Saturday, February 23, 2013


(Sacramento)  Assembly Majority Leader Toni Atkins today introduced legislation that will give the California Coastal Commission the power to levy penalties against those who disregard orders to stop violating the California Coastal Act. AB 976 will bring Coastal Commission authority in line with most other state agencies tasked with enforcing environmental laws.

“California’s coastline is one of our most precious resources.  It provides recreation, jobs, beautiful vistas, a buffer against tides and weather, and is home to a complex ecosystem,” says Atkins.  “It is our responsibility to be good stewards of the coast by providing a workable system for enforcing legal protections against those who would defile it.”

Violations of the Coastal Act can include blocking public access to beaches, damaging environmentally sensitive habitats, or unauthorized development. Currently, the Commission can issue cease and desist orders to violators, but must pursue litigation through the California Attorney General’s office in order to enforce those orders if they are ignored, a costly and time-consuming process.  AB 976 would allow the Coastal Commission to fine violators in much the same way as other environmental agencies, such as the State Water Board and the Air Resources Board.  AB 976 will also ensure opportunities to challenge fines and rigorous due process protections.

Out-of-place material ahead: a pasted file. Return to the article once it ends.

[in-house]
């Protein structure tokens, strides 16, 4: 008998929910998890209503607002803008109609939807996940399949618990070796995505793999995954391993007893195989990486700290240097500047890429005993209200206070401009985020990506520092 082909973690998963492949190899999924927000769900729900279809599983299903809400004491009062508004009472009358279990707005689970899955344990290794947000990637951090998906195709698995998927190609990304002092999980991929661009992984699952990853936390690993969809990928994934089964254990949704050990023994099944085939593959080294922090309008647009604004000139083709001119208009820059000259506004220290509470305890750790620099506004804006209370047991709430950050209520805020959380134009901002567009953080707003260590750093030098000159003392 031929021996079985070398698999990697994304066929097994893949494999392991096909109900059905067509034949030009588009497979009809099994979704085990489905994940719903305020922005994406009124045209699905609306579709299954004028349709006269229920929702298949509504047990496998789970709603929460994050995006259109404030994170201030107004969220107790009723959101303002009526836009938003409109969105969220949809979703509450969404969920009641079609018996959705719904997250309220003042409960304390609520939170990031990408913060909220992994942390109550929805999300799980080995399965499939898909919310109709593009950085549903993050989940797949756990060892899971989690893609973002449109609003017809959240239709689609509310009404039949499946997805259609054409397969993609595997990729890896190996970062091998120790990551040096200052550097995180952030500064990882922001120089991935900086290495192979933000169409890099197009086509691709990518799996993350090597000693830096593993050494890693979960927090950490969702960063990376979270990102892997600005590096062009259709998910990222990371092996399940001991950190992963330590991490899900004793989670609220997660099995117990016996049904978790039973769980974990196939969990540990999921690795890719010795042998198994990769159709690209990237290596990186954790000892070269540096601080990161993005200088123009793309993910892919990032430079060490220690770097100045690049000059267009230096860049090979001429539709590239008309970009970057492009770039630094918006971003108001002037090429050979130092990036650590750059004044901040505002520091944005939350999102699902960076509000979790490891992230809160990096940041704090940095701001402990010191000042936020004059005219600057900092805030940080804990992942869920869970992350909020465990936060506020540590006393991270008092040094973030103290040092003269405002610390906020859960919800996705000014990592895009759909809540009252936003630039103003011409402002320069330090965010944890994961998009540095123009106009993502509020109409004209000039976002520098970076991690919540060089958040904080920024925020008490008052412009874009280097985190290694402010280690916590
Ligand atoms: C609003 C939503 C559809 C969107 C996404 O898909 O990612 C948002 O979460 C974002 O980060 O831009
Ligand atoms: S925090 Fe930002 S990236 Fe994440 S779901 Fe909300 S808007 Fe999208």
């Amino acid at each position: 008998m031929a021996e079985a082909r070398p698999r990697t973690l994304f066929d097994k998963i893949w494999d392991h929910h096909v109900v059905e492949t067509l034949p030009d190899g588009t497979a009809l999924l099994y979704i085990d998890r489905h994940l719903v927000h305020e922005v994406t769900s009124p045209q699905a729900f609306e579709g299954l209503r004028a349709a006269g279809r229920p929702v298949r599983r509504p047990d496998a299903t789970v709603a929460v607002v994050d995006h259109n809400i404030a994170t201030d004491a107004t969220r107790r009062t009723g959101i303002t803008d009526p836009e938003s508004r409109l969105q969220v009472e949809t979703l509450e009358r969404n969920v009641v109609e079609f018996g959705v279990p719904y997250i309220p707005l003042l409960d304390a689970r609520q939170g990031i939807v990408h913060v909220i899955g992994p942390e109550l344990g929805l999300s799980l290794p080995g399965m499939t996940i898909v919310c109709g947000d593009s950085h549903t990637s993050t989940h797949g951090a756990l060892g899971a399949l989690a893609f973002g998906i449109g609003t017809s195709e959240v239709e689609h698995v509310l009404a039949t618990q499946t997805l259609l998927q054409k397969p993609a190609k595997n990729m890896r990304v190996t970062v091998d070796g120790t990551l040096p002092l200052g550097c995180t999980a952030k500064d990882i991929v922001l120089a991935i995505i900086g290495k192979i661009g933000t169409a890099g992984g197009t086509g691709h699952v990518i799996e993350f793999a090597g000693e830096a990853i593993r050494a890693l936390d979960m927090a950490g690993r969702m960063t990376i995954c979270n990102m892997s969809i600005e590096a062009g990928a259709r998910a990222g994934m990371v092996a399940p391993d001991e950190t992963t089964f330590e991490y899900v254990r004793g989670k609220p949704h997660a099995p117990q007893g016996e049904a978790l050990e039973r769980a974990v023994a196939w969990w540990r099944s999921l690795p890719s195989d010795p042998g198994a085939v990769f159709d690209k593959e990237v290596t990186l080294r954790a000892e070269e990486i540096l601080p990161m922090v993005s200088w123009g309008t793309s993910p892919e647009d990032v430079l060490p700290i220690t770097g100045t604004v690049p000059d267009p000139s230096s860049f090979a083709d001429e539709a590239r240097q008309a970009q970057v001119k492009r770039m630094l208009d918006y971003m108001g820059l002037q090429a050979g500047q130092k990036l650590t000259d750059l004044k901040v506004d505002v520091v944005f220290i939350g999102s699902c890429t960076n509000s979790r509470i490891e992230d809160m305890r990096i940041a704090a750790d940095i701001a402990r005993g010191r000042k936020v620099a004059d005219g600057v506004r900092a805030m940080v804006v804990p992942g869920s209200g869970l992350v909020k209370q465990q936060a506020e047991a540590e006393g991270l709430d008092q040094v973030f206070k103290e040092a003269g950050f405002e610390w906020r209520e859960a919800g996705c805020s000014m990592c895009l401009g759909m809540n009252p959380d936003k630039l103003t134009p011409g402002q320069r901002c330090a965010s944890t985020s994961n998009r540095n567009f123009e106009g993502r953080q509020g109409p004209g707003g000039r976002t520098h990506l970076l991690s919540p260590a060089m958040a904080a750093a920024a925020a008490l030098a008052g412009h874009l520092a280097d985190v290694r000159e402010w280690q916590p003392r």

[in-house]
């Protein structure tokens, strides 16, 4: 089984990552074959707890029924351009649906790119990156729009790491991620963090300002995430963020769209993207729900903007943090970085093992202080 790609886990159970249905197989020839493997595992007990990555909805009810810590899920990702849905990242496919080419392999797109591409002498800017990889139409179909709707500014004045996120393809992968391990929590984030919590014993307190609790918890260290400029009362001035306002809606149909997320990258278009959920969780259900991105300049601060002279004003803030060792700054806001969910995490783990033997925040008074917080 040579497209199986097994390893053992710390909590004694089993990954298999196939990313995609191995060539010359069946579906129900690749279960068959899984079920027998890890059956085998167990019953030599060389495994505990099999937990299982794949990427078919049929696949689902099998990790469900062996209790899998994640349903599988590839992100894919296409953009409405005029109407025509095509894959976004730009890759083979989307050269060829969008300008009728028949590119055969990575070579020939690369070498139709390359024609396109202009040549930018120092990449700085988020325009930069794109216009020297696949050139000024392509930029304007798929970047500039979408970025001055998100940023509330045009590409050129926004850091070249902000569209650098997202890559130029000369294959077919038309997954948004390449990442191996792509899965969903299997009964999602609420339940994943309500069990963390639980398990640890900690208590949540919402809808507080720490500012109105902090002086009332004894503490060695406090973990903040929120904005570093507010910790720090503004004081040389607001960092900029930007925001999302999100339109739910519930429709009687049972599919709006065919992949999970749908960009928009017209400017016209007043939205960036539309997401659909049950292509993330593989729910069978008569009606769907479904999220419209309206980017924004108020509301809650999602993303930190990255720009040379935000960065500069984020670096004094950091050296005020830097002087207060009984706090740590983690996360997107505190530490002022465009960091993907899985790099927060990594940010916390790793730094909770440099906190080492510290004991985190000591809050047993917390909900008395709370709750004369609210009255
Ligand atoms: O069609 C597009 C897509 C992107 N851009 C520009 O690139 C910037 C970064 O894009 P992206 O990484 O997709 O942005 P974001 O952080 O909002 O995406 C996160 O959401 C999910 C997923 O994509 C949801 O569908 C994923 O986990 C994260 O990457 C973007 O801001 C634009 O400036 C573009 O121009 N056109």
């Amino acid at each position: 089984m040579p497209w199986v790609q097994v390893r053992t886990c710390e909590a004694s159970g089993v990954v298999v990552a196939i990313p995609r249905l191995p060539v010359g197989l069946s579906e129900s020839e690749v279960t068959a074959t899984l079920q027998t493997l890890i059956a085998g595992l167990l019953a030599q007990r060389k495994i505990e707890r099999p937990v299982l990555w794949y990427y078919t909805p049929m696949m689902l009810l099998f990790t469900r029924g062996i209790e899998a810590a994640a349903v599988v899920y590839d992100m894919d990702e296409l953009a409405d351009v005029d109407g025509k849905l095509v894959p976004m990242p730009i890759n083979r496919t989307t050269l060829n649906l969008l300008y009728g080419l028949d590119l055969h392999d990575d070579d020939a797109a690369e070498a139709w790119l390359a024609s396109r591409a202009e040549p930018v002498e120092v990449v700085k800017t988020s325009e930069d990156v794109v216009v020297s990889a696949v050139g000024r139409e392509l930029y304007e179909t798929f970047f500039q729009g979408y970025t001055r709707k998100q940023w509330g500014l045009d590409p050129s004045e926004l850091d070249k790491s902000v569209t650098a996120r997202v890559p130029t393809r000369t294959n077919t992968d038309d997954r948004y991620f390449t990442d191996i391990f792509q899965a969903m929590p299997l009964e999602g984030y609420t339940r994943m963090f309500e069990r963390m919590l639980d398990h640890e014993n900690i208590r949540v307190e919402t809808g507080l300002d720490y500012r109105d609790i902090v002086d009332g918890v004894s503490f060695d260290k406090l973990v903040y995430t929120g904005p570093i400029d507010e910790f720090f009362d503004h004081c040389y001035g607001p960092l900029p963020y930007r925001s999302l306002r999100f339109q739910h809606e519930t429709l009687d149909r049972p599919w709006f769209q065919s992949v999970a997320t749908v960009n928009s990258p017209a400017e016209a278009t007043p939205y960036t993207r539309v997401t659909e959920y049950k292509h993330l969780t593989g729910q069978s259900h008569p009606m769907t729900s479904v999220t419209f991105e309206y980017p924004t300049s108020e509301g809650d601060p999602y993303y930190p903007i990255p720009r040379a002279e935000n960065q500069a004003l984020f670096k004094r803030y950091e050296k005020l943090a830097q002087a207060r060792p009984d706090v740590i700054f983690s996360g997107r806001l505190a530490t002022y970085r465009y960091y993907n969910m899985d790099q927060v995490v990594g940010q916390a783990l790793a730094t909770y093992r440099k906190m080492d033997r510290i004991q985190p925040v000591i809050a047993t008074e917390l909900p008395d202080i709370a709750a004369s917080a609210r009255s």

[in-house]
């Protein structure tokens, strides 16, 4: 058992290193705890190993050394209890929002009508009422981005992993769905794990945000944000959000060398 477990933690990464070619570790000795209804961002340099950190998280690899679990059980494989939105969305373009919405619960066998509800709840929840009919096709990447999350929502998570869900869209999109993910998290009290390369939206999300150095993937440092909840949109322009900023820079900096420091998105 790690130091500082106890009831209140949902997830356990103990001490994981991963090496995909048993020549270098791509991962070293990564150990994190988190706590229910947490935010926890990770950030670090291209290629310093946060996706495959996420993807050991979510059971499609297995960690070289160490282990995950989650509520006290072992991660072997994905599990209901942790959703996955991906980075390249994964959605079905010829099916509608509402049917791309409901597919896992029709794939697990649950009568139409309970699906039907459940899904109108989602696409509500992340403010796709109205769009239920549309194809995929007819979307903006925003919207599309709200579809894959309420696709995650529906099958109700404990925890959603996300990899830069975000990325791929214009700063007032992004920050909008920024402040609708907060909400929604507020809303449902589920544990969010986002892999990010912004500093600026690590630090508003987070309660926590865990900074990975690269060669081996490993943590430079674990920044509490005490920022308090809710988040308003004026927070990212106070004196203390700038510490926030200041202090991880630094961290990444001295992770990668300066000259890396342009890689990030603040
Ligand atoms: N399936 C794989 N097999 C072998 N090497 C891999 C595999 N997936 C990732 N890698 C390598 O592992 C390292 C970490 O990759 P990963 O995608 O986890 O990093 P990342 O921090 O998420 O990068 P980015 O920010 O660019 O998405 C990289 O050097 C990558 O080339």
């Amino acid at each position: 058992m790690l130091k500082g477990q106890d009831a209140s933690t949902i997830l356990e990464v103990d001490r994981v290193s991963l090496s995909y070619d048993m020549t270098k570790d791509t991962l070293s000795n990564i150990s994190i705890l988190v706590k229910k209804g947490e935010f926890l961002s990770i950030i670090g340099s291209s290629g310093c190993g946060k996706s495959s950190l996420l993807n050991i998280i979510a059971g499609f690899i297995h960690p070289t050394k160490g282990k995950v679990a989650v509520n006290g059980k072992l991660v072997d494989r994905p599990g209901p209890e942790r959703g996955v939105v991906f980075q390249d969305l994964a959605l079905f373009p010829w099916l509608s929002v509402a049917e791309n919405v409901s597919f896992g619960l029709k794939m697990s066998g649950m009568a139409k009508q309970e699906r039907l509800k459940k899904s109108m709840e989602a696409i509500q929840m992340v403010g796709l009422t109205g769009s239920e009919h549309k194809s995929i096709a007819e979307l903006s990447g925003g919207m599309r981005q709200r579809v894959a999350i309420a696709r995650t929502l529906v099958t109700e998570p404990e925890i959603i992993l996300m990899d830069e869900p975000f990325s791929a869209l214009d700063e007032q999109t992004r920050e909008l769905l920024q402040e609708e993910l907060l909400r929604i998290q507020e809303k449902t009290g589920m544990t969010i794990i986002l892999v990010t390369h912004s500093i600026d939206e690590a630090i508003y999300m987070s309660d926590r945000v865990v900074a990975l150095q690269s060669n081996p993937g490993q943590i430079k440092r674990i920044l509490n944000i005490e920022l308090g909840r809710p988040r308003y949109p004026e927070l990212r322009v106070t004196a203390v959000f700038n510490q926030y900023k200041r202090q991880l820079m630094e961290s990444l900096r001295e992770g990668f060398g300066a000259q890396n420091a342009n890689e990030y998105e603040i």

"This bill addresses a long-standing gap in the Commission's ability to protect California's coastal resources and public access. It will deter Coastal Act violations, avoid litigation, save taxpayer dollars and make sure that people who comply with the Coastal Act are treated fairly," says Charles Lester, executive director of the Coastal Commission, which backs Atkins’ bill.

The California Coastal Commission was created by California voters in 1972, through their approval of Proposition 20, and later made permanent by the California Coastal Act of 1976.   The Coastal Act protects beaches, wetlands, water quality, and wildlife in an area of land and water larger than the State of Rhode Island.

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